A recent Florida opinion discussed the importance and application of the independent tort doctrine.  Please check out my post on the independent tort doctrine here.  In a nutshell, as stated in the post, “Florida law does not allow a party damaged by a breach of contract to recover exactly the same contract damages via a tort claim.” Bedoyan v. Samra, 47 Fla.L.Weekly D1955a (Fla. 3d 2022). In addition to the independent tort doctrine, this case also discussed an affirmative claim known as equitable accounting.  As stated by the claim, it is an equitable claim. “To state a claim for an equitable...

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Waiver is a Voluntary Relinquishment of a Known Right that Must be Proven with a Clear Showing

The affirmative defense of waiver is a commonly pled affirmative defense.  A recent Florida appellate opinion, Smith v. Carlton, 2022 WL 4390651 (Fla. 5th DCA 2022), discusses waiver and its application under Florida law. The case focuses on an implied waiver, which is the most common form of a waiver defense or argument since it is premised on a party's conduct and actions.  (An express waiver is easy because there is an expressed intent to waive the requirement.) This case dealt with the sale of a horse farm. Prior to closing, the Buyers did a walk-through of the property and saw...

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Dismissal Without Prejudice does NOT Trigger Attorney’s Fees under Proposal for Settlements

When it comes to proposal for settlements from a defendant, there is both good news and bad news.  If a defendant serves a proposal for settlement, and the case is dismissed without prejudice, the good news is that the defendant is dismissed.  The bad news is that the dismissal without prejudice will NOT trigger the defendant’s right to obtain attorney’s fees pursuant to the proposal for settlement. In Annesser v. Innovative Service Technology Management Services Inc., 47 Fla.L.Weekly D1738a (Fla. 3d DCA 2022), a defendant served a proposal for settlement after being served with the complaint. The defendant moved to dismiss...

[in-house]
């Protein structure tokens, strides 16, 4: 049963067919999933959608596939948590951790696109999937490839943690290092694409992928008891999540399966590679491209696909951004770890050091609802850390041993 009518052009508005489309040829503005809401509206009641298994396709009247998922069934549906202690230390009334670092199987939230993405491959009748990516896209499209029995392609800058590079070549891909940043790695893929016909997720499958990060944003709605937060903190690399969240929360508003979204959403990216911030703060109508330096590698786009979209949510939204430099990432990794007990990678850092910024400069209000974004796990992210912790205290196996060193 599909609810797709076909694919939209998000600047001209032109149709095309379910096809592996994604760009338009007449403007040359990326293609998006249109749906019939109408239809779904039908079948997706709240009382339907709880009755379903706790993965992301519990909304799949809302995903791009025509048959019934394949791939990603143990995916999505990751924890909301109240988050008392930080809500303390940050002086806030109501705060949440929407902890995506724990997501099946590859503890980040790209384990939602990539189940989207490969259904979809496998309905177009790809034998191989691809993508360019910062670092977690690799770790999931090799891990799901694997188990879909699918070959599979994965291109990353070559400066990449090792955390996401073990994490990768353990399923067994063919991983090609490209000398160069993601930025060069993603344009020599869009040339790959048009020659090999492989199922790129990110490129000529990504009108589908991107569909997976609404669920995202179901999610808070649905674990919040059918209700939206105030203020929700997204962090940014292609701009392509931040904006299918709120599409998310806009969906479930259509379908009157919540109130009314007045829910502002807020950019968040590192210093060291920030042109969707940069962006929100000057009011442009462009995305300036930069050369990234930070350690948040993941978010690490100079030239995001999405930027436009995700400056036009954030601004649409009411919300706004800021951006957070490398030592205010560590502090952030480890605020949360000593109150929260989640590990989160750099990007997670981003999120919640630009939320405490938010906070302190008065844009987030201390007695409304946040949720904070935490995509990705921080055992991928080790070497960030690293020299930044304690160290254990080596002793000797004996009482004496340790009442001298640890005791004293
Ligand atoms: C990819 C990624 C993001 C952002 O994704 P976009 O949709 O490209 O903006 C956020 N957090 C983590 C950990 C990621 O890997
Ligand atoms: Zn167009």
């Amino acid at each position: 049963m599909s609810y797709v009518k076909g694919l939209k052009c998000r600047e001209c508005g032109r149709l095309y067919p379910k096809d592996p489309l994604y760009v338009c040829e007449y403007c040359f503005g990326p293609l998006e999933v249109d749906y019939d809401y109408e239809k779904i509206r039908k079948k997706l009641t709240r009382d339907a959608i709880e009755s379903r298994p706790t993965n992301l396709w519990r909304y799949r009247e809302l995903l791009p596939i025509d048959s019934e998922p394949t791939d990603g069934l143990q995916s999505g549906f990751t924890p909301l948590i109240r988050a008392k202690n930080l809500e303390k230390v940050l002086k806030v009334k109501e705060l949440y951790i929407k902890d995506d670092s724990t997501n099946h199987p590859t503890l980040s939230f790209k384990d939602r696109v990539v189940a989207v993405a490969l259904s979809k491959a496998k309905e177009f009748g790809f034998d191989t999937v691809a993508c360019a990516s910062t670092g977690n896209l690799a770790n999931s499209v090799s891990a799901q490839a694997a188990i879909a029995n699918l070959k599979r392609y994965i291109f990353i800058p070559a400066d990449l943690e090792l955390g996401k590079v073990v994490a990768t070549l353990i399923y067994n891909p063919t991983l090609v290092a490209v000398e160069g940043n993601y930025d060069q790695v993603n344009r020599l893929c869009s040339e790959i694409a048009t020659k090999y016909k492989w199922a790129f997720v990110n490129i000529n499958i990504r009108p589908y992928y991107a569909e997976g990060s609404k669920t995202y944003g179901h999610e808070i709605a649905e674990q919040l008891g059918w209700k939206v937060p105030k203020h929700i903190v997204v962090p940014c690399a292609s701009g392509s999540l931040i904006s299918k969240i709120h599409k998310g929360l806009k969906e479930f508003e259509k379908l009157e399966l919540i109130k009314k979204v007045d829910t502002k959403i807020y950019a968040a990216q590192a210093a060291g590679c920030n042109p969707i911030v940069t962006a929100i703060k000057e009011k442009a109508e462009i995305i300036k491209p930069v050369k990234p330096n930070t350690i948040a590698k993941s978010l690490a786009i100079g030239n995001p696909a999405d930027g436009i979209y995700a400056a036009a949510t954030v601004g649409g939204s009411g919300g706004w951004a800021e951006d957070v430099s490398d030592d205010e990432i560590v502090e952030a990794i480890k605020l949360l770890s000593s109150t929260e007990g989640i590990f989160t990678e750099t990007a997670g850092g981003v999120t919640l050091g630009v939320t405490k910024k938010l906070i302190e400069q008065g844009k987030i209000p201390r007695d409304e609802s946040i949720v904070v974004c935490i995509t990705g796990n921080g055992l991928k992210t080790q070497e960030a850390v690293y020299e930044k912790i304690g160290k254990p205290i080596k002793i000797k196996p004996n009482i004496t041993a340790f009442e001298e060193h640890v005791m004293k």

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Bert Harris Act and Competing Motions for Summary Judgment

In previous articles, I have discussed the Bert J. Harris, Jr. Private Property Rights Protection Act also known as the Bert Harris Act.  (See here and here.) A recent case, Brevard County, Florida v. Waters Mark Development Enterprises, LC, 47 Fla.L.Weekly D1863c (Fla. 5thDCA 2022), discusses the Bert Harris Act when there are competing motions for summary judgment. In this case, the plaintiff purchased land in Brevard County with plans to develop a residential subdivision.  After the plaintiff purchased the land, the County amended its comprehensive land use plan that lowered the developmental density. Whereas the comprehensive land use plan originally...

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Plaintiff MUST Confer Direct Benefit on Defendant to Prove Unjust Enrichment

“The elements of a cause of action for unjust enrichment are: (1) plaintiff has conferred benefit on the defendant, who has knowledge thereof; (2) defendant voluntarily accepts and retains the benefit conferred; and (3) the circumstances are such that it would be inequitable for the defendant to retain the benefit without paying the value thereof to the plaintiff.” CFLB Partnership, LLC v. Diamond Blue International, Inc., 47 Fla.L.Weekly D1812a (Fla. 3d DCA 2022). Regarding the first element “plaintiff has conferred benefit on the defendant,” the benefit conferred must be DIRECT and NOT an indirect benefit. Irrespective of whether or not I agree...